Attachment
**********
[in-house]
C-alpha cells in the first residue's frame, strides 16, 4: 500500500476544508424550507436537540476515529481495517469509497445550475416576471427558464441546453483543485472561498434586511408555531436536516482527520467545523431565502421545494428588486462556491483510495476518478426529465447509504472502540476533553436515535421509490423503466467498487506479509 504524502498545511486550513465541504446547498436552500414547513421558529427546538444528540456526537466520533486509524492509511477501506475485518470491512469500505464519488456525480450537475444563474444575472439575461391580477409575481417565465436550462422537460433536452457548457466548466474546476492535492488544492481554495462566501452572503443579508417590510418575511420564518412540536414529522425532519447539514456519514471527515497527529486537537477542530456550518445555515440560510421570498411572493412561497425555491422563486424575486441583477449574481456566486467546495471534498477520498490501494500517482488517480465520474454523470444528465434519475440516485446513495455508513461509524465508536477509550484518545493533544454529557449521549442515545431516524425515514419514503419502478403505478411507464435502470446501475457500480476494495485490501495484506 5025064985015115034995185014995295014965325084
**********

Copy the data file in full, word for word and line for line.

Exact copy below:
[in-house]
C-alpha cells in the first residue's frame, strides 16, 4: 500500500476544508424550507436537540476515529481495517469509497445550475416576471427558464441546453483543485472561498434586511408555531436536516482527520467545523431565502421545494428588486462556491483510495476518478426529465447509504472502540476533553436515535421509490423503466467498487506479509 504524502498545511486550513465541504446547498436552500414547513421558529427546538444528540456526537466520533486509524492509511477501506475485518470491512469500505464519488456525480450537475444563474444575472439575461391580477409575481417565465436550462422537460433536452457548457466548466474546476492535492488544492481554495462566501452572503443579508417590510418575511420564518412540536414529522425532519447539514456519514471527515497527529486537537477542530456550518445555515440560510421570498411572493412561497425555491422563486424575486441583477449574481456566486467546495471534498477520498490501494500517482488517480465520474454523470444528465434519475440516485446513495455508513461509524465508536477509550484518545493533544454529557449521549442515545431516524425515514419514503419502478403505478411507464435502470446501475457500480476494495485490501495484506 5025064985015115034995185014995295014965325084